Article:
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Over the weeks leading up to the Super Bowl, the National Football League (NFL) has found itself increasingly under scrutiny for its extraordinary extraction of lavish tax breaks and subsidies from state and local governments throughout the country. In fact, one recent study estimated that the National Football League (NFL) receives as much as $1 billion in subsidies annually.
While state and local governments find themselves still struggling with austerity budgets, the NFL had revenues of $9 billion during 2013 and analysts expect its revenue to only rise in the years to come. In addition, the NFL’s overall profitability is rising and its operating margin is “head and shoulders above other sports.”
Given their lack of funds and the league’s high profits, why do state and local lawmakers feel the need to give extravagant subsidies to NFL teams? One of the main reasons is that NFL teams have frequently threatened to leave a given city if they do not receive the subsidies they want, typically for constructing or maintaining a stadium, and many lawmakers fear that voters will blame them for “losing” the team if they do ultimately move.
On top of this, proponents of the subsidies often produce studies purporting to show that the city or county’s economy will substantially benefit from the team and its stadium, even when accounting for the cost of the subsidies. According to Gregg Easterbrook, an expert on these deals, such claims simply do not “stand up to scrutiny.” The reality is that stadiums are a particularly poor economic investment because NFL teams only play about 8 regular season home games a year, whereas roads and bridges or even other businesses help the economy of a region all year round.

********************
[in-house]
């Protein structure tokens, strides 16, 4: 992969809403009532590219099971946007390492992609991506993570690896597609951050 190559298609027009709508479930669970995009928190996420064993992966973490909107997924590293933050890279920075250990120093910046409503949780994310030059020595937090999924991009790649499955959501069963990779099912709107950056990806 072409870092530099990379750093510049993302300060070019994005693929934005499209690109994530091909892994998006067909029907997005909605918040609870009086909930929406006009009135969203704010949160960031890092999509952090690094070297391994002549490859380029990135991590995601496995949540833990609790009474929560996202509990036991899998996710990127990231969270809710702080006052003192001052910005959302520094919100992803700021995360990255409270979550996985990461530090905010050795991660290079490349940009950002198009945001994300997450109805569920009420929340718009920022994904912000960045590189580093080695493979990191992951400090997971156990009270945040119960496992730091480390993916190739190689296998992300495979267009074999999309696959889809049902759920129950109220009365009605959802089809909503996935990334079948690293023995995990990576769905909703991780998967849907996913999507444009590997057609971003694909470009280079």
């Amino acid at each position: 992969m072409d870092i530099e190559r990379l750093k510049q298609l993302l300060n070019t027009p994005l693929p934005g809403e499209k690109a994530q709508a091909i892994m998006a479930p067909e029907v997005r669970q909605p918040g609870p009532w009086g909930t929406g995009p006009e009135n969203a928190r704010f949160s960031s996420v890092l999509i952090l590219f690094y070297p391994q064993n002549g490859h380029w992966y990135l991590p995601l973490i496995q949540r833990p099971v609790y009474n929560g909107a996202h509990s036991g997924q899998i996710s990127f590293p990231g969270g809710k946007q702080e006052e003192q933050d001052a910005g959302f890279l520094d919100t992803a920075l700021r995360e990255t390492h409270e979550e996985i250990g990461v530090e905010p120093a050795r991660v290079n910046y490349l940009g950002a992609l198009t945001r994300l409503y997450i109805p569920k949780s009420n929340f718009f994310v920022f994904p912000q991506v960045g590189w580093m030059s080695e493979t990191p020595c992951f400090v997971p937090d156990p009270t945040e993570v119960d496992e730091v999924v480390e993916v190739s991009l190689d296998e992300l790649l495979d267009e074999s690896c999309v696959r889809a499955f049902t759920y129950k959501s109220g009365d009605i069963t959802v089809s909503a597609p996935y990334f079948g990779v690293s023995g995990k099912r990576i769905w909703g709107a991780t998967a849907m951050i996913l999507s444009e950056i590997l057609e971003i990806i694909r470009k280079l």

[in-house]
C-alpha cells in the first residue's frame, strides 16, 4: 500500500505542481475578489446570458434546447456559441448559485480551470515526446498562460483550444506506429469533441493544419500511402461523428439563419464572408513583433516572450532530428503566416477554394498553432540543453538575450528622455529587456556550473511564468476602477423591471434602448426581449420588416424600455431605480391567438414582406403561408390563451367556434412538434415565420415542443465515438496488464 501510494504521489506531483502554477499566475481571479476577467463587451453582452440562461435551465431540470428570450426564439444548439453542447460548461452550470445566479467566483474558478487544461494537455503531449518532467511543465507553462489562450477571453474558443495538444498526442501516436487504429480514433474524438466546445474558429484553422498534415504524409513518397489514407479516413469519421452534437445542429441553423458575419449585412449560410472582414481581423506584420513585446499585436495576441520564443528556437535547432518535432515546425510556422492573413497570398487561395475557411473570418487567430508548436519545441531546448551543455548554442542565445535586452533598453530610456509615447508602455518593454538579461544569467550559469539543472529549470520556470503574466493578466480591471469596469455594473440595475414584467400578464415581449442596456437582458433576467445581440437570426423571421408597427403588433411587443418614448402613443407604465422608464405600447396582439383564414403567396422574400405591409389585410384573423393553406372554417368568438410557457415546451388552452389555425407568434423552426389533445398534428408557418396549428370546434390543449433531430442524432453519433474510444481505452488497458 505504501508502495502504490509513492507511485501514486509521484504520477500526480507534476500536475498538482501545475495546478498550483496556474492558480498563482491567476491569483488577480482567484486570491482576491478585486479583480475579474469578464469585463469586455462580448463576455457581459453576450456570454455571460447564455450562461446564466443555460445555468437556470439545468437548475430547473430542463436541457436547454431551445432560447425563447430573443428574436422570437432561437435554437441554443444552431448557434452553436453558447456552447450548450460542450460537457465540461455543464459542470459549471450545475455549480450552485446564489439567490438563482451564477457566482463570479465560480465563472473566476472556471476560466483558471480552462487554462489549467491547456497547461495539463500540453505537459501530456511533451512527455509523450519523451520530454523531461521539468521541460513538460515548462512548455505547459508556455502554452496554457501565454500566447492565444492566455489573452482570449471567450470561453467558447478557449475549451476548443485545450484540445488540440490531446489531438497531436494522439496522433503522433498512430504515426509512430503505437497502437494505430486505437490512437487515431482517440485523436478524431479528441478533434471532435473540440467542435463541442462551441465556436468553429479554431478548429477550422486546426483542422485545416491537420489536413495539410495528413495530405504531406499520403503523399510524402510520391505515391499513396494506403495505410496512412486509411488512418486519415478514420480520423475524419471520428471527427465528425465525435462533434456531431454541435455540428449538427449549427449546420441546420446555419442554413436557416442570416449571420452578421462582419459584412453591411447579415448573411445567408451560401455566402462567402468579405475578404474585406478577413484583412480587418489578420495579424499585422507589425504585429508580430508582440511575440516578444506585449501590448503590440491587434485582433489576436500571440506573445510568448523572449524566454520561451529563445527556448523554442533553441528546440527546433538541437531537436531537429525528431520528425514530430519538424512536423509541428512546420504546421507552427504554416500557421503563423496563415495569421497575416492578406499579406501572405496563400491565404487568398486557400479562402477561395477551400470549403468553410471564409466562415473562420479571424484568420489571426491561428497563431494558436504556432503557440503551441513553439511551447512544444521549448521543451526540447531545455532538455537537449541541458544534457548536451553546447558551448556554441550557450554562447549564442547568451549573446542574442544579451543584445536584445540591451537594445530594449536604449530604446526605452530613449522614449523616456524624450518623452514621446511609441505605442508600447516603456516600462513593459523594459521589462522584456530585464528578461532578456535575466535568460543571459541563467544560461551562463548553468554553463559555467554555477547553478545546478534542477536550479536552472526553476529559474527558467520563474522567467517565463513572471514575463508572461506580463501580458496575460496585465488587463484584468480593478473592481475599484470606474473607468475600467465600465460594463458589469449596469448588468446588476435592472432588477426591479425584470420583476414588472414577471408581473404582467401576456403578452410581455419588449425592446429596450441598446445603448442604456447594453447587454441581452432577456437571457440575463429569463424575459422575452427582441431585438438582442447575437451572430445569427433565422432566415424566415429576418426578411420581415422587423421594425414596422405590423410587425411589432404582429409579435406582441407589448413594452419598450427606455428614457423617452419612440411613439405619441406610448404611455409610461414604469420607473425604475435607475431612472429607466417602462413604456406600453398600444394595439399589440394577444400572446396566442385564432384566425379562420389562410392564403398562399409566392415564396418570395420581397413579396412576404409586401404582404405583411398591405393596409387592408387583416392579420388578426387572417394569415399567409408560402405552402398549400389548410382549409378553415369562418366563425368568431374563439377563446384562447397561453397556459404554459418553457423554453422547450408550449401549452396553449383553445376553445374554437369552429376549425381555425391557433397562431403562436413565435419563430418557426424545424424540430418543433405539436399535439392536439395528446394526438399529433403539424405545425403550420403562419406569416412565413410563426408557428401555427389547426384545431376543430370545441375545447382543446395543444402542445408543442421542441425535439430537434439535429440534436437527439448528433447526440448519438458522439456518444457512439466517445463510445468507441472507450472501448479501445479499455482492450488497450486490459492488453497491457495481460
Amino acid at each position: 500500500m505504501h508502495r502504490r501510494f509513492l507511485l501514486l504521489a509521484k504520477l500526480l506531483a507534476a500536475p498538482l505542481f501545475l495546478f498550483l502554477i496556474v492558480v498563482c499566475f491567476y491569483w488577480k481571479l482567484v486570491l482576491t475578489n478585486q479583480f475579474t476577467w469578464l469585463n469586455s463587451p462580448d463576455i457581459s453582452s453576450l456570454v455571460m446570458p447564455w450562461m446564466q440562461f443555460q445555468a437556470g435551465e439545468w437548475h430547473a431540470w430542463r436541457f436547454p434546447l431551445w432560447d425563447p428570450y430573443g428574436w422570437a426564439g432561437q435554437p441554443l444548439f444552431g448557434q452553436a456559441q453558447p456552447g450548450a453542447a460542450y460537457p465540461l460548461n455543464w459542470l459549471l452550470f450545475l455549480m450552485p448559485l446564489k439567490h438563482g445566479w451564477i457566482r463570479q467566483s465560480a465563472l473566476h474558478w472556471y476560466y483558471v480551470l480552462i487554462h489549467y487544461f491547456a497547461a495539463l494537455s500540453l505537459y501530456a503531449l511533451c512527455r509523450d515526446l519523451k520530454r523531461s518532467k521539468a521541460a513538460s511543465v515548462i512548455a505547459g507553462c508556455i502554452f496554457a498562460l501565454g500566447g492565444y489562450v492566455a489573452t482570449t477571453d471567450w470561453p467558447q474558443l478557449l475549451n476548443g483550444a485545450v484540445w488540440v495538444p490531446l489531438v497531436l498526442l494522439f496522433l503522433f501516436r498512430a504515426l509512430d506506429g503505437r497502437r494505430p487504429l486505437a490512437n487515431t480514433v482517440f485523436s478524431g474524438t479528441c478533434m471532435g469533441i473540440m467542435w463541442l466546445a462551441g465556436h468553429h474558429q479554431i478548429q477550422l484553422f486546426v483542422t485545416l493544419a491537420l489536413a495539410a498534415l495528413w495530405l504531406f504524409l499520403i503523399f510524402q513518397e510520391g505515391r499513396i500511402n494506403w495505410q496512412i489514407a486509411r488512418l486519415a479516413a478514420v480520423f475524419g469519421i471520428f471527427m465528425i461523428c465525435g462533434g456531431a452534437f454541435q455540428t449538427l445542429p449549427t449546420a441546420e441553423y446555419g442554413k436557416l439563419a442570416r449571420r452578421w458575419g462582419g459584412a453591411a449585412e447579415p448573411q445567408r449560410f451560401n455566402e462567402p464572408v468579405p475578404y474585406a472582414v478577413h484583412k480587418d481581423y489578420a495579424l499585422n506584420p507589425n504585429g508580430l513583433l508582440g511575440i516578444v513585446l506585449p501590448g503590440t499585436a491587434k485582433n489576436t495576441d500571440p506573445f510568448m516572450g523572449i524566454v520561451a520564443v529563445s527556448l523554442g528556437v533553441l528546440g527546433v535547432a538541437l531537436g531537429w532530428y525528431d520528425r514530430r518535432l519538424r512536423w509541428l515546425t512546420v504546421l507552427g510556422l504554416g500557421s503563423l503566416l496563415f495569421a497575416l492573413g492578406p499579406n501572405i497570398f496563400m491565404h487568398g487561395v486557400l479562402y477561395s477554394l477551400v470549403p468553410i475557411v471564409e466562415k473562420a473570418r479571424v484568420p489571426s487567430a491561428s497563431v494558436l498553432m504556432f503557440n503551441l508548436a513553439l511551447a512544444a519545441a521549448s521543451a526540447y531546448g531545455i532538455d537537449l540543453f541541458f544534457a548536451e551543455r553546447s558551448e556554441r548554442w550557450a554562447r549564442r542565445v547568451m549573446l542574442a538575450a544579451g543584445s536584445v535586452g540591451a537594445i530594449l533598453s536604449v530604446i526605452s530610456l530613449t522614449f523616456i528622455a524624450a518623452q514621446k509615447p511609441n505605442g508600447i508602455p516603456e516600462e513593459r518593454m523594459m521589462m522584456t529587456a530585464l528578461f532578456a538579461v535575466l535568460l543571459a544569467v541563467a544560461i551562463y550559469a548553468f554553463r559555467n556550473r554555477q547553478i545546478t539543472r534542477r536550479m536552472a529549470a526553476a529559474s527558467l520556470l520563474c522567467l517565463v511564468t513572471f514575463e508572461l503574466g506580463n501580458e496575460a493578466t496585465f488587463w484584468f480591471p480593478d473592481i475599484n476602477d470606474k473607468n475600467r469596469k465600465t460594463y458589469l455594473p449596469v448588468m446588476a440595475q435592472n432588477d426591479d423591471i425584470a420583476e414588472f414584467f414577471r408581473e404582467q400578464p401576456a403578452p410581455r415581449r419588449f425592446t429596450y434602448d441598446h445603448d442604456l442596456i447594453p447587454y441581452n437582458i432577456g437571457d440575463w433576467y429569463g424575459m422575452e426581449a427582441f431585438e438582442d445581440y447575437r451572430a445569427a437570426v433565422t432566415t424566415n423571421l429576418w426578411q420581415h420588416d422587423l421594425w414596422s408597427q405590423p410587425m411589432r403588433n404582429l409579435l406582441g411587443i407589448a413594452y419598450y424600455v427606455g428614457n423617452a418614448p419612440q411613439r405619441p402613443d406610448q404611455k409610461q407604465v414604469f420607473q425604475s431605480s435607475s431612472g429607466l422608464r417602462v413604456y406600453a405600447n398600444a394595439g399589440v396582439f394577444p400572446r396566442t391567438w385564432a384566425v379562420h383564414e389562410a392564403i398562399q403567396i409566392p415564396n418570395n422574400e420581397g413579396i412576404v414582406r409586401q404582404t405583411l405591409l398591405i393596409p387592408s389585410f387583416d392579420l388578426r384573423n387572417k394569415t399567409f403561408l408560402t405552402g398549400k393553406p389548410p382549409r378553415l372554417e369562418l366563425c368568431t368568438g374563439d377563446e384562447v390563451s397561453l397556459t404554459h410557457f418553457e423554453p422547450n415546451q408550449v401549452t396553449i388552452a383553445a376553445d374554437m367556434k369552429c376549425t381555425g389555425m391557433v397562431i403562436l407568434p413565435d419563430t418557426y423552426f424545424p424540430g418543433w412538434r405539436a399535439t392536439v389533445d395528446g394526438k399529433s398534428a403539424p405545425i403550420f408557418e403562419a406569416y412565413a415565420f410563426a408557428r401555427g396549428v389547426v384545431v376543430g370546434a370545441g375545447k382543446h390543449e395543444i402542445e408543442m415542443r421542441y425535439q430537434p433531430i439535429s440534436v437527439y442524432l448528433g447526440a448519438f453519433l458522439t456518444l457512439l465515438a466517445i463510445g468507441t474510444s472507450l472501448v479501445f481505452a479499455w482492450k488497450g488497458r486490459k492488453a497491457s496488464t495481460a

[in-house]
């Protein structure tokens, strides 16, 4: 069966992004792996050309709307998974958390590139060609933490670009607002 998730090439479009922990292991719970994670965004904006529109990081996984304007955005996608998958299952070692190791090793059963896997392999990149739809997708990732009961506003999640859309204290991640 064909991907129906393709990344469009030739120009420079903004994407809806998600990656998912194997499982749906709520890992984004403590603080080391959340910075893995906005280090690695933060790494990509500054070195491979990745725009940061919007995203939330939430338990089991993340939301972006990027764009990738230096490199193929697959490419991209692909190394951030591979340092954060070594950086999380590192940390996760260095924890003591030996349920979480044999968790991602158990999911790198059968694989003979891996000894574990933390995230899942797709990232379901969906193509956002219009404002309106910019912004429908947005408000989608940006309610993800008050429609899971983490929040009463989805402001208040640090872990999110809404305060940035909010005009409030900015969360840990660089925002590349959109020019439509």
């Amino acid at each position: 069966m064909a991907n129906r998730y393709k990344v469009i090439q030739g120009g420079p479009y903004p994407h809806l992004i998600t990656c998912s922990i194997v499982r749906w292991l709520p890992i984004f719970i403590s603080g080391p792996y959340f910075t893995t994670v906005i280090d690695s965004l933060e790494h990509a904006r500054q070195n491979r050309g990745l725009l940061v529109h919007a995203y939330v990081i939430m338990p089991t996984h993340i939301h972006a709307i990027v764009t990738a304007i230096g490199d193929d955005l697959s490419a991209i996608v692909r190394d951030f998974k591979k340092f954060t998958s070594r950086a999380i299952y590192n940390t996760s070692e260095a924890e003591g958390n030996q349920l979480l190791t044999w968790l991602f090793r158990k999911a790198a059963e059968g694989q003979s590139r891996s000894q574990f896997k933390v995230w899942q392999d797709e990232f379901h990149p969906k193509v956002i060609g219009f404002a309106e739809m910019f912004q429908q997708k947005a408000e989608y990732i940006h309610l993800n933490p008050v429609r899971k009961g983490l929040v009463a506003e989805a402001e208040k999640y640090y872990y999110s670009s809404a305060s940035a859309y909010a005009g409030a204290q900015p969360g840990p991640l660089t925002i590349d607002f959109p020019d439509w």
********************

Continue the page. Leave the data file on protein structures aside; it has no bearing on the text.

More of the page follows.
While many lawmakers are taken in by the arguments for the subsidies, the good news is that the general public now understands that subsidizing the NFL is simply not worth it in terms of “keeping” the teams or the economic benefits. In fact, a recent poll found that 71% of Americans opposed using tax breaks to attracts or keep a football team in town and 69% oppose the use of public funds to build and support stadiums for NFL teams.
On the federal level, there has been a lot of attention paid to a push by Senator Tom Coburn to remove the NFL’s (and other sports associations’) tax exempt status, which he claims allows the league to receive millions in unwarranted tax breaks. In truth, the tax exempt status only applies to the league’s organizing entity, which actually reported losses in recent years and is not currently being utilized as a “tax avoidance mechanism” according to tax experts.
Even if changing its status would cause the league to pay some additional taxes in the future, this amount will be a pittance compared to how much it receives in tax breaks from state and local governments, where the real tax avoidance is taking place.